Staff Publications

Staff Publications

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    'Staff publications' is the digital repository of Wageningen University & Research

    'Staff publications' contains references to publications authored by Wageningen University staff from 1976 onward.

    Publications authored by the staff of the Research Institutes are available from 1995 onwards.

    Full text documents are added when available. The database is updated daily and currently holds about 240,000 items, of which 72,000 in open access.

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    Total soil C and N sequestration in a grassland following 10 years of free air CO2 enrichment
    Kessel, C. van; Boots, B. ; Graaff, M.A. de; Harris, D. ; Blum, H. ; Six, J. - \ 2006
    Global Change Biology 12 (2006)11. - ISSN 1354-1013 - p. 2187 - 2199.
    elevated atmospheric co2 - trifolium-repens l - organic-matter - carbon-dioxide - lolium-perenne - n-15-labeled fertilizer - litter quality - nitrogen pools - forest soils - plant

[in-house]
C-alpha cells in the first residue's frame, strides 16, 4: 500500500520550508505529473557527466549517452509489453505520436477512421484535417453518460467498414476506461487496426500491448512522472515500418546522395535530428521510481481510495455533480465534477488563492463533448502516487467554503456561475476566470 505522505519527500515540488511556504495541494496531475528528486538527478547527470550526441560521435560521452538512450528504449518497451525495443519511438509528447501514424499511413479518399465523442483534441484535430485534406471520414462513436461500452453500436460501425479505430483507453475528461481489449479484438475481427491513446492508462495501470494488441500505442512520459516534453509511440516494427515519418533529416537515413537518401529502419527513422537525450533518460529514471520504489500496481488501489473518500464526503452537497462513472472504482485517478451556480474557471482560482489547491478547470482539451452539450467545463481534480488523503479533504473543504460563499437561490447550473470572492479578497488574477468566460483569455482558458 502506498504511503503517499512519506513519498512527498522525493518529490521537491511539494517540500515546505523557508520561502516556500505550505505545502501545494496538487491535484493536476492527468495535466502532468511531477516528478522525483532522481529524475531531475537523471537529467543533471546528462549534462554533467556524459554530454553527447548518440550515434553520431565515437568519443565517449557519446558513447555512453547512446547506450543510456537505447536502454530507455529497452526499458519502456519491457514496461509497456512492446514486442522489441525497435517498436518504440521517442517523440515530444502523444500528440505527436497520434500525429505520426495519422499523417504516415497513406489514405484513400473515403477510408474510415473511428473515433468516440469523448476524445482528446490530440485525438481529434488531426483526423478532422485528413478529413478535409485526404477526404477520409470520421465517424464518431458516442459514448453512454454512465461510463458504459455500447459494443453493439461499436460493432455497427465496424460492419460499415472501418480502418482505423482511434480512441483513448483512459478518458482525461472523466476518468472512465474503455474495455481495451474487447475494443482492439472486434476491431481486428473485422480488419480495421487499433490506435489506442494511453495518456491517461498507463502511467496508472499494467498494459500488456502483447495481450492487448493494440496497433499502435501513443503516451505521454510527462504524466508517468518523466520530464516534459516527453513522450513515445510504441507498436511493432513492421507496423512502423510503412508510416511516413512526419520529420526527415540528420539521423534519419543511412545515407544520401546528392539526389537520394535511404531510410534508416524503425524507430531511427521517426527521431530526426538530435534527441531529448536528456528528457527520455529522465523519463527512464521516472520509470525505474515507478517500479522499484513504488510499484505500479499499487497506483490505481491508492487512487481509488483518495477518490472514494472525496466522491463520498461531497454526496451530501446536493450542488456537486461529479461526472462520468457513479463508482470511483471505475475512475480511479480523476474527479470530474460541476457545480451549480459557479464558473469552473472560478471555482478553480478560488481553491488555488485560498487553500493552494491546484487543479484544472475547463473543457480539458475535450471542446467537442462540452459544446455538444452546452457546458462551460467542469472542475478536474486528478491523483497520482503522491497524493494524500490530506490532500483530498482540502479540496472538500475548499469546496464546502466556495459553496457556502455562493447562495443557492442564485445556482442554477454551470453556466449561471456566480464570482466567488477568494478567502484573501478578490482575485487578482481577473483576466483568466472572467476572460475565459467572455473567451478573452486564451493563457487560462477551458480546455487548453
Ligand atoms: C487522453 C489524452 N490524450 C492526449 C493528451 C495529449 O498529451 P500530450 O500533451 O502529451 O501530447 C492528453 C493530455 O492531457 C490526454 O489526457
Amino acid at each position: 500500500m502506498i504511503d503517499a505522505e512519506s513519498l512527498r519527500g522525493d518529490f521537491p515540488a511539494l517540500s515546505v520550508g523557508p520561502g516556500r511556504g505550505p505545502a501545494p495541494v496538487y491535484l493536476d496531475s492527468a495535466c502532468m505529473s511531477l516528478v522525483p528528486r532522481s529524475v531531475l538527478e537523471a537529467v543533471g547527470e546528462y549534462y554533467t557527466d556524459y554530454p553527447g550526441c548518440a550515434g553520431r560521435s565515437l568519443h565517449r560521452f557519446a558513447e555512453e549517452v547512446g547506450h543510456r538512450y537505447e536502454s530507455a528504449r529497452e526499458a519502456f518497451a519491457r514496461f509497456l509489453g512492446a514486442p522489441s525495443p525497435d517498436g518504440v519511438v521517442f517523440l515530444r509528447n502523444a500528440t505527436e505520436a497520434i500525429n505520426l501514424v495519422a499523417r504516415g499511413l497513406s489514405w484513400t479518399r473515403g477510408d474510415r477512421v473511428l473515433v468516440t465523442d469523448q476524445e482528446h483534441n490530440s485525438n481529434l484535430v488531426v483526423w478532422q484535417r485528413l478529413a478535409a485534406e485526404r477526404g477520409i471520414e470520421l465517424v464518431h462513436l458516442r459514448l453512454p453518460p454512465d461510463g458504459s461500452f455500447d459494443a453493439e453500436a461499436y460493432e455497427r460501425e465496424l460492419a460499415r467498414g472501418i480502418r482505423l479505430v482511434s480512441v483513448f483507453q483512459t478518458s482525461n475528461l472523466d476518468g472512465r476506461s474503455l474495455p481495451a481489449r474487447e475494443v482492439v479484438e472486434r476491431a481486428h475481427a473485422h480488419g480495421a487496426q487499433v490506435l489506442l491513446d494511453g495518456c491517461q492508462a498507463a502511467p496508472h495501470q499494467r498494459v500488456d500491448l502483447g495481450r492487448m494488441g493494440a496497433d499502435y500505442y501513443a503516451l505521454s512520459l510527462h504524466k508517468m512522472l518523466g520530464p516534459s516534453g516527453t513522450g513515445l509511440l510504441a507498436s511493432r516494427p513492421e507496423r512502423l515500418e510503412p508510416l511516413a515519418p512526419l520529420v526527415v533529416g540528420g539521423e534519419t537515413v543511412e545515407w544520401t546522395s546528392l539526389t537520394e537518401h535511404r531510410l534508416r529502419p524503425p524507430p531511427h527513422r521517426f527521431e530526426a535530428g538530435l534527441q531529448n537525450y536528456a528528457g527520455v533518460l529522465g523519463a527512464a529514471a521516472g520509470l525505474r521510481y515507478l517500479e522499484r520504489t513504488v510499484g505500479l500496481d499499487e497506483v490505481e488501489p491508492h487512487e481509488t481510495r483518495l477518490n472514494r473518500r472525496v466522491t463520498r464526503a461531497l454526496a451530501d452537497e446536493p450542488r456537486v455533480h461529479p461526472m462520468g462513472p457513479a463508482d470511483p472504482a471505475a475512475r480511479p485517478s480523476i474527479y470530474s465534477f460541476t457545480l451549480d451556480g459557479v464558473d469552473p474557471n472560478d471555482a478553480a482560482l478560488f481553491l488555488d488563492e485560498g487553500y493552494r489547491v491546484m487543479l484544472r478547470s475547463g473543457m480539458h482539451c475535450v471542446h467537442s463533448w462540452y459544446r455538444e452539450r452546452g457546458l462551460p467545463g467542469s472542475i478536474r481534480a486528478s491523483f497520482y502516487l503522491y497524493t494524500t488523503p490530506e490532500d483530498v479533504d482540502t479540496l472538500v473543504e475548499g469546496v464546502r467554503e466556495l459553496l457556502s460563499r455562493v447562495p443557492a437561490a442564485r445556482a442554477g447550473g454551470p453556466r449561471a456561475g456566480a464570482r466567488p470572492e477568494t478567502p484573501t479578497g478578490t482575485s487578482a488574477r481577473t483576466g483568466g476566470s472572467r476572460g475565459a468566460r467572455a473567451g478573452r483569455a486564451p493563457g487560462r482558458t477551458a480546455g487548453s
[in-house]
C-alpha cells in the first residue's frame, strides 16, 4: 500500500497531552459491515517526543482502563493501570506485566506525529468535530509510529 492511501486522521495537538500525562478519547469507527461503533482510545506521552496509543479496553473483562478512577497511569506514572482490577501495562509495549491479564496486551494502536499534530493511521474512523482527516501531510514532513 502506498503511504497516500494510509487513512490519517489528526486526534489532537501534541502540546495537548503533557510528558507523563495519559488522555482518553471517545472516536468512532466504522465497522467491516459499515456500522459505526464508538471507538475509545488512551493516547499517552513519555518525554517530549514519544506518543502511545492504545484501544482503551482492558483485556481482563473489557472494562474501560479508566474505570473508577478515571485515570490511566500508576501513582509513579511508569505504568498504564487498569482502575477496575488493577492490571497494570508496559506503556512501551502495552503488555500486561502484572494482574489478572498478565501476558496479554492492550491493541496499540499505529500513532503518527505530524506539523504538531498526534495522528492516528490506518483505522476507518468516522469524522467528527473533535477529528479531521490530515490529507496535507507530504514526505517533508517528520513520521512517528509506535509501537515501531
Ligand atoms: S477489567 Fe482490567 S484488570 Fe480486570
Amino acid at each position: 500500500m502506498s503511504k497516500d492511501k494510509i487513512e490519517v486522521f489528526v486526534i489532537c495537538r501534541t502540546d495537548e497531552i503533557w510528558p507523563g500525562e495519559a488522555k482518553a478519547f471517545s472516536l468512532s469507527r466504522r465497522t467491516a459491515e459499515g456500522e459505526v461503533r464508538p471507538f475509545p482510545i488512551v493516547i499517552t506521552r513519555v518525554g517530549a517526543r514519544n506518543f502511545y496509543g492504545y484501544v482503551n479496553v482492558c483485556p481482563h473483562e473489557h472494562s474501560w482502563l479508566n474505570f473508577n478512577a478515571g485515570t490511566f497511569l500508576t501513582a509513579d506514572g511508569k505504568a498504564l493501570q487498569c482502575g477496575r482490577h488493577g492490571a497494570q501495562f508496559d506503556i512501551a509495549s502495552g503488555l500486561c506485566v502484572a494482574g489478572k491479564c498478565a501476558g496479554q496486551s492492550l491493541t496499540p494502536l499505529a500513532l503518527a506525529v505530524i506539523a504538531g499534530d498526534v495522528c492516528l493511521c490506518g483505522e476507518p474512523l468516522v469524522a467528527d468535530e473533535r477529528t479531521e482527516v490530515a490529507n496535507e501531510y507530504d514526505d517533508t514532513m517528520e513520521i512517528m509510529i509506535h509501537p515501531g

Soil C sequestration may mitigate rising levels of atmospheric CO2. However, it has yet to be determined whether net soil C sequestration occurs in N-rich grasslands exposed to long-term elevated CO2. This study examined whether N-fertilized grasslands exposed to elevated CO2 sequestered additional C. For 10 years, Lolium perenne, Trifolium repens, and the mixture of L. perenne/T. repens grasslands were exposed to ambient and elevated CO2 concentrations (35 and 60 Pa pCO(2)). The applied CO2 was depleted in delta C-13 and the grasslands received low (140 kg ha(-1)) and high (560 kg ha(-1)) rates of N-15-labeled fertilizer. Annually collected soil samples from the top 10 cm of the grassland soils allowed us to follow the sequestration of new C in the surface soil layer. For the first time, we were able to collect dual-labeled soil samples to a depth of 75 cm after 10 years of elevated CO2 and determine the total amount of new soil C and N sequestered in the whole soil profile. Elevated CO2, N-fertilization rate, and species had no significant effect on total soil C. On average 9.4 Mg new C ha(-1) was sequestered, which corresponds to 26.5% of the total C. The mean residence time of the C present in the 0-10 cm soil depth was calculated at 4.6 +/- 1.5 and 3.1 +/- 1.1 years for L. perenne and T. repens soil, respectively. After 10 years, total soil N and C in the 0-75 cm soil depth was unaffected by CO2 concentration, N-fertilization rate and plant species. The total amount of N-15-fertilizer sequestered in the 0-75 cm soil depth was also unaffected by CO2 concentration, but significantly more N-15 was sequestered in the L. perenne compared with the T. repens swards: 620 vs. 452 kg ha(-1) at the high rate and 234 vs. 133 kg ha(-1) at the low rate of N fertilization. Intermediate values of N-15 recovery were found in the mixture. The fertilizer derived N amounted to 2.8% of total N for the low rate and increased to 8.6% for the high rate of N application. On average, 13.9% of the applied N-15-fertilizer was recovered in the 0-75 cm soil depth in soil organic matter in the L. perenne sward, whereas 8.8% was recovered under the T. repens swards, indicating that the N-2-fixing T. repens system was less effective in sequestering applied N than the non-N-2-fixing L. perenne system. Prolonged elevated CO2 did not lead to an increase in whole soil profile C and N in these fertilized pastures. The potential use of fertilized and regular cut pastures as a net soil C sink under long-term elevated CO2 appears to be limited and will likely not significantly contribute to the mitigation of anthropogenic C emissions.
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